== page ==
Margot Garant, Port Jeff mayor, presented Chief Joseph and members of the Maasai with official village pins. 

Chief and I met six or seven years ago when he came to the village and it was love at first site,” she said. “We adopted the Maasai tribe as our sister village and we are committed to finishing the girls dormitory and a pump for your well.”

On hand, the tribe had articles of jewelry, crafts and clothing for attendees to buy. All funds collected will go toward the children’s education and water projects in the villages. Patrons were encouraged to sponsor a Maasai child’s education. 

To find out more about the Maasai tribe, visit www.magsaoutreach.org. To find out more about the tribe’s ties to Suffolk County or to donate, visit www.leavingfootprints.org.

 

Dom Pascual seeks to unseat Louis Marcoccia as Brookhaven Town Reciever of Taxes in the November elections. Photo provided by Dom Pascual

“I want to be an advocate for the people,” said Dom Pascual, a Farmingville resident running for Town of Brookhaven receiver of taxes in the November elections. “I live in a blue-collar community that feels that they are not being represented.”

Pascual, who is running on the Democratic ticket, said an important issue for him is helping to keep young families on the Island. 

“I want to keep them here, right now it’s not good — the cost of living is too high,” he said. “We need housing for working families — there’s no jobs on Long Island, taxes are too high.”

– Dom Pascual 

Pascual is vying to secure a four-year term in the upcoming election against longtime town receiver of taxes, Louis Marcoccia (R). This will not be Pascual’s first time running for elected office. In 2017, he ran for the 4th district Suffolk County Legislature seat but ultimately lost to incumbent Tom Muratore (R-Ronkonkoma). 

“I’m fighting for change, we have had a receiver that has been around for a long time and hasn’t had an opponent in 12 years,” Pascual said.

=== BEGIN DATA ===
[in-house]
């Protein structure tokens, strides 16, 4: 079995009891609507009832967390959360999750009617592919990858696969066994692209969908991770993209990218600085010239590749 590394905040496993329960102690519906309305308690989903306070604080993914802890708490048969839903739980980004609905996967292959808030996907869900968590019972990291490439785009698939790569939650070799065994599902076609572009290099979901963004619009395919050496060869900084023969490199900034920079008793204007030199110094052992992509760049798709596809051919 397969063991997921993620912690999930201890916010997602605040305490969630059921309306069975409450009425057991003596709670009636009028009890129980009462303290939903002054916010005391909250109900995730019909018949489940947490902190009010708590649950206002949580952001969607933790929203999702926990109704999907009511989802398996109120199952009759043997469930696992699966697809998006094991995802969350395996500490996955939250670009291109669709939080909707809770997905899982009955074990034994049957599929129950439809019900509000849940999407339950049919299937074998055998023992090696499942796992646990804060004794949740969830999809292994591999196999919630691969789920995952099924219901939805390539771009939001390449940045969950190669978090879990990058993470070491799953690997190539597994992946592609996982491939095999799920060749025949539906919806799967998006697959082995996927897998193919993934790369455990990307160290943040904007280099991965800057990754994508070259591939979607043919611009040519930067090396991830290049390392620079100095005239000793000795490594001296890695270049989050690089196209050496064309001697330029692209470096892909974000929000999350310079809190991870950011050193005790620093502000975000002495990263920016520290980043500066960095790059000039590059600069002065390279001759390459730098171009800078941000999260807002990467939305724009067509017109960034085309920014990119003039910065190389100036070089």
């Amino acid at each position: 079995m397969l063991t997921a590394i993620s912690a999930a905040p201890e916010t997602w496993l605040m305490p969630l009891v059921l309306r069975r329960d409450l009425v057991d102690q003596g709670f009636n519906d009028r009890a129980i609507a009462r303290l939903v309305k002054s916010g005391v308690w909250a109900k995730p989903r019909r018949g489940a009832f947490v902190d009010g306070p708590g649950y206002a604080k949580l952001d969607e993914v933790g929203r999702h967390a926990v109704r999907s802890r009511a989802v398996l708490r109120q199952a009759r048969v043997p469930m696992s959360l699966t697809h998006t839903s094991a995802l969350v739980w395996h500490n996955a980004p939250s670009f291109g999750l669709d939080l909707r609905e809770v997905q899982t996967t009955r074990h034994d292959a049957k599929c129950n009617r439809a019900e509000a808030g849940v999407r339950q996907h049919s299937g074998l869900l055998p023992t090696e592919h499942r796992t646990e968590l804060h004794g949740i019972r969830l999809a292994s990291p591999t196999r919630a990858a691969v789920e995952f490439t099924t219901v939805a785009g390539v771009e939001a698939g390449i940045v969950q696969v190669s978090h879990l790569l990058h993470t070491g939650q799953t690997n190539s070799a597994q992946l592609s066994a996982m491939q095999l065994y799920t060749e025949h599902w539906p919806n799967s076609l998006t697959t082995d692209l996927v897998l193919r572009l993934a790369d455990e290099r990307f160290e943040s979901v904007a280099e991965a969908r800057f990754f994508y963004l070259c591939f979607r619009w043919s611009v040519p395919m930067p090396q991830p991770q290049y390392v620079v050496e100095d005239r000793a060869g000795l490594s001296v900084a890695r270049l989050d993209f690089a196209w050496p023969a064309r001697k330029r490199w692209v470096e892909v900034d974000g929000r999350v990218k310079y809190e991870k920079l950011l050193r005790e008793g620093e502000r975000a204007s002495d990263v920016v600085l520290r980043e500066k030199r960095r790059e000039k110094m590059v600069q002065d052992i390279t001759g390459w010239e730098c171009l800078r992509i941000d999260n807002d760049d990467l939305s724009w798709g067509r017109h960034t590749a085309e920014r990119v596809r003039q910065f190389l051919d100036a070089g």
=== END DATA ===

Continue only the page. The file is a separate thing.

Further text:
If elected, the challenger said he would make his office more accessible and have more available hours to accommodate residents. He said he also wants to look into more tax relief programs for senior citizens, veterans and emergency response workers as well as getting more homeowners into the STAR program. 

He also wants to make it possible for residents to see multiple years of tax bills when filing their taxes, host workshops aimed at explaining to residents where their taxes are going and helping them through the filing process. 

“It’s about educating people on the resources that are available for them and letting them know we can do these things,” the Farmingville resident said. 

Pascual, who was raised in Dix Hills, currently works as a bank compliance and financial crimes attorney. He graduated from Binghamton University and received his law degree from Vermont Law School. Previously, he has worked for JPMorgan Chase  and for five years he worked as a New York City administrative law judge hearing Section 8 rent and fraud cases. Pascual is also a commissioned officer in the New York Army National Guard. 

The challenger said his previous lines of work would help him in the new position, as he had experience reviewing budgets and has reviewed billions of dollars of transactions looking for indicators of corruption, criminal activity or other violations. 

Other areas Pascual would like to address are developments approved in the town. In terms of planning and land use he would like the town and the Brookhaven Industrial Development Agency to scale back on giving tax breaks to developers. 

“These tax breaks are not affordable,” he said. “Taxes and student loans are crippling young people [in the Town of Brookhaven].”

Pascual said the position, while tasked with the town’s budget and taxes, is connected to other facets of the government. He wants to be an honest broker for residents. 

“I want to make sure we can help get more roads paved,” he said. “The town is already in debt. How are we going to pay those off? What’s going to happen when the landfill closes?”

Pascual reiterated that he believes it is time for change in Brookhaven. 

“The establishment has been in the town for a long time — it’s time for new blood,” he said.